Humans in the game are divided into several ethnic groups. The Avarai are inspired by Asian peoples; the link between the Teghir and the Mongols are quite clear. The Highlanders (in northern Gothia) are a bit more peculiar as they combine some elements of Scottish clans with some Japanese influences. The Goths are modelled on European peoples, such as the Franks and Germans. Hara would be some mix of Greek/Phoenican/Persian/Roman peoples. The Nokh are inspired by African peoples and Ancient Egypt. Lastly, the Waipuku was modelled on polynesian peoples, with the Maoi of Leupthia specifically on the Maori people.

For the other races the dwarves would fall quite close to what is described in fantasy such as the Lord of the Rings. The elves too would be similar to what is described by Tolkien, but in Centuria there is no great animosity between the two. This is mainly because they live in very different places, giving little to fight about, and also they had a common enemy in the orcs. Indeed the gnomes are imagined to be a sort of "hybrid" species between the dwarves and the elves, indicating rather good relations at some point in history. The gnomes would appear as they do in the computer game Arcanum; basically quite similar to Tolkien's halflings but with larger noses, a keen intellect and good social skills. Concerning halflings or hobbits the term is used in Centuria but denotes surface-living dwarves in the nation of Danea and is not a race per see. Lastly, the orcs are modelled more on Warcraft than Tolkien's texts.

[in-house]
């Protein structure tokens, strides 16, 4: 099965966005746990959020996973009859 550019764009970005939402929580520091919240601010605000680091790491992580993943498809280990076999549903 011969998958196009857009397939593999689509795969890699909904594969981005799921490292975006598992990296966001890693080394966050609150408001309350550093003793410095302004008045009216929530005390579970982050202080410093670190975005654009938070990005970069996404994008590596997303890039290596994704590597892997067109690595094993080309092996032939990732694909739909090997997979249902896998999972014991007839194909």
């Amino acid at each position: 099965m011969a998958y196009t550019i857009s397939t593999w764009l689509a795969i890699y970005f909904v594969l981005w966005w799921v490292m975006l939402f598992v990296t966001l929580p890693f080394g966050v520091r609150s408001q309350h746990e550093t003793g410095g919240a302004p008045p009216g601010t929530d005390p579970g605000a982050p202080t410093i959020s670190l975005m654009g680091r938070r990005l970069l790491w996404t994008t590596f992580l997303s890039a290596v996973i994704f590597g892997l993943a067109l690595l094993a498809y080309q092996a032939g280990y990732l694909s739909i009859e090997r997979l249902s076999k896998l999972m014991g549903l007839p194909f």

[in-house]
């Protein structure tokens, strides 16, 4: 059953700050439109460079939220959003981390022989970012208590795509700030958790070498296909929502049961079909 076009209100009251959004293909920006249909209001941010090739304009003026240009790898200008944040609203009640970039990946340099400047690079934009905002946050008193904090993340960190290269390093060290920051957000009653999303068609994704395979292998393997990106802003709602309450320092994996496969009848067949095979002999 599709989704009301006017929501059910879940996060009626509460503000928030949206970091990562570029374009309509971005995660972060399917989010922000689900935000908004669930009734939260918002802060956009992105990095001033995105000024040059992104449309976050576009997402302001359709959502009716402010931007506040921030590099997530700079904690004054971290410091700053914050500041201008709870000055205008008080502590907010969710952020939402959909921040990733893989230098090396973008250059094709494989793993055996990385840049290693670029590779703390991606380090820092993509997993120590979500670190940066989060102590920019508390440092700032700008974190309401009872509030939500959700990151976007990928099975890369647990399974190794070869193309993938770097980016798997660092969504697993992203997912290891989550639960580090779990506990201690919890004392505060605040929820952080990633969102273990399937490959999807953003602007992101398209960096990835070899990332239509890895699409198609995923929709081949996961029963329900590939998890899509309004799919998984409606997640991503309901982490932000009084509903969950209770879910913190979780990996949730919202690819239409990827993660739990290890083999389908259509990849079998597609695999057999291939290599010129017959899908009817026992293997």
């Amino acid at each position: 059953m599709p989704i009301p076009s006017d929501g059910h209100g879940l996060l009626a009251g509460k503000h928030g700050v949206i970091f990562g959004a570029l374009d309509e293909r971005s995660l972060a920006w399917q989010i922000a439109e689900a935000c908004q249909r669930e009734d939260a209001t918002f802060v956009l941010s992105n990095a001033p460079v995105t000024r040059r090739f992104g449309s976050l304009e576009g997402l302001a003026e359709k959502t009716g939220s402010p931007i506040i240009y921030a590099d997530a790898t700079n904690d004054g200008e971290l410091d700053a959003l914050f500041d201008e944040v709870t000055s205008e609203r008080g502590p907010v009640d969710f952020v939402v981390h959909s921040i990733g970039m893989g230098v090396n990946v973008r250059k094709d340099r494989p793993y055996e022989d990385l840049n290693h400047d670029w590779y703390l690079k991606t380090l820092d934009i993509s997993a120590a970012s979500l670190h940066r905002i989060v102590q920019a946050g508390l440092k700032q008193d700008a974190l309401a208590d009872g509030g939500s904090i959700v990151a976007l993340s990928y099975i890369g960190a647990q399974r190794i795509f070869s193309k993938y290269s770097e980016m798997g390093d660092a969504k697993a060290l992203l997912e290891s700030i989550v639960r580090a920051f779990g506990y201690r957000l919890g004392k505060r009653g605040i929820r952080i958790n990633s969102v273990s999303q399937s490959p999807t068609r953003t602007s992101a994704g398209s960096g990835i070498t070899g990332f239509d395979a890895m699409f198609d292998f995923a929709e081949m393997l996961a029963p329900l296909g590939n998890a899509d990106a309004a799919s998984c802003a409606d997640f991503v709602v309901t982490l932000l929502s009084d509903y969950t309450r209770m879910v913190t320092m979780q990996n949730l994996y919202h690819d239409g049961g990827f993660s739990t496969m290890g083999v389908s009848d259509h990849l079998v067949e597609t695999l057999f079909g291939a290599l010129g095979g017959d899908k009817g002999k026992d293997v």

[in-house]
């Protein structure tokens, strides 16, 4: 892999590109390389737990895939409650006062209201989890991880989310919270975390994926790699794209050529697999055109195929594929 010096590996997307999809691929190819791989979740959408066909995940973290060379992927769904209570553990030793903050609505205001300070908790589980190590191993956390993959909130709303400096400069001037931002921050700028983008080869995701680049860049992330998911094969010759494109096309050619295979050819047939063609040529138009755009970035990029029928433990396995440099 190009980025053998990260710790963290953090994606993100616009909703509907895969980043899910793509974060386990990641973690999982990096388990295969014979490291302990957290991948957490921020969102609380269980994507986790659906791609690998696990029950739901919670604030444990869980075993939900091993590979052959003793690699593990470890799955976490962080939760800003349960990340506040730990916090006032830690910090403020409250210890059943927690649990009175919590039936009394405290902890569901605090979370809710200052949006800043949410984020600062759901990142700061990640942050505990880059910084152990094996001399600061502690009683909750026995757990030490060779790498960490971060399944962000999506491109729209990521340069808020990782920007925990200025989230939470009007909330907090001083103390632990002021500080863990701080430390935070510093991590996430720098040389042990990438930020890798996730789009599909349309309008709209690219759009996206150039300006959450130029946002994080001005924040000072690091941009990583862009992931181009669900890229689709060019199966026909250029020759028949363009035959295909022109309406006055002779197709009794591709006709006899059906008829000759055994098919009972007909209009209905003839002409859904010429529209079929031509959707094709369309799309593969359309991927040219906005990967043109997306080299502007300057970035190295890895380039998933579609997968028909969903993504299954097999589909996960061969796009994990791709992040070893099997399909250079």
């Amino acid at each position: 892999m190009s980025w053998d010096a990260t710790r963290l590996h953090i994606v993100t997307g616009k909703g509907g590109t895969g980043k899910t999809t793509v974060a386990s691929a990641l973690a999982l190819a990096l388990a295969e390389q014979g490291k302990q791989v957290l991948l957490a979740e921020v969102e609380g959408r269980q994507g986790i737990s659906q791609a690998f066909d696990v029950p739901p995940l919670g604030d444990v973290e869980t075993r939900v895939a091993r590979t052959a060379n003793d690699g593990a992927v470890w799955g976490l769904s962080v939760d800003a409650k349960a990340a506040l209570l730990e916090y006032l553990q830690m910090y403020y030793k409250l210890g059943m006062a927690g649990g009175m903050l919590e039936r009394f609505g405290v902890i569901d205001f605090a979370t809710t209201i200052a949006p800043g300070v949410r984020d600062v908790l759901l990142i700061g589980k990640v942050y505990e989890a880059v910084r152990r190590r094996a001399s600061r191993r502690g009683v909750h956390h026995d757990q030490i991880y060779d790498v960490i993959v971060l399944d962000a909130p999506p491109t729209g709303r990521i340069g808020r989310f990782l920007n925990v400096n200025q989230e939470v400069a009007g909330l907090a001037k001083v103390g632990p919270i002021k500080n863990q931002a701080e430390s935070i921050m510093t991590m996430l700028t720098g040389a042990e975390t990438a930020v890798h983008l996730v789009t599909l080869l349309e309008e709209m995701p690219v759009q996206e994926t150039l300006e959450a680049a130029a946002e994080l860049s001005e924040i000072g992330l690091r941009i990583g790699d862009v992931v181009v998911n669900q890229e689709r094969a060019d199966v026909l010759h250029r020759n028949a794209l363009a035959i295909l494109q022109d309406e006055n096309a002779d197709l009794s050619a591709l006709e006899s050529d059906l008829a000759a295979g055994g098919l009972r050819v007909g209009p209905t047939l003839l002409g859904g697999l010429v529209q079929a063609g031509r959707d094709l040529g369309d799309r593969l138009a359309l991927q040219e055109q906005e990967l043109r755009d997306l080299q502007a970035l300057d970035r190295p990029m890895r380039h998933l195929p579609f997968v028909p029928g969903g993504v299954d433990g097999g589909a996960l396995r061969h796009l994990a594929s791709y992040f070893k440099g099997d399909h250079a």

The political climate in Umarald tries to capture possibilities from both history and fantasy/scifi. The heart of this is the European-style multiple countries conflict which is centered around Menlor and Damasa in the Age of Steel. This has drawn inspiration from the hundred years war. The northern nations of Duiden and Gwendellor (and Cenowar to the east) provides more of a "man against nature" scenario - with the added touch of an orwellian state as run by the Order of the Falcon. In the south the Empire - greatly modelled on Rome and imperial China - provides an inwards looking and conservative environment in which the powerful strive to preserve the existing order rather than embrace the new. Thus the Age of Steel is a classical fantasy setting which is intended to be easy to get to know.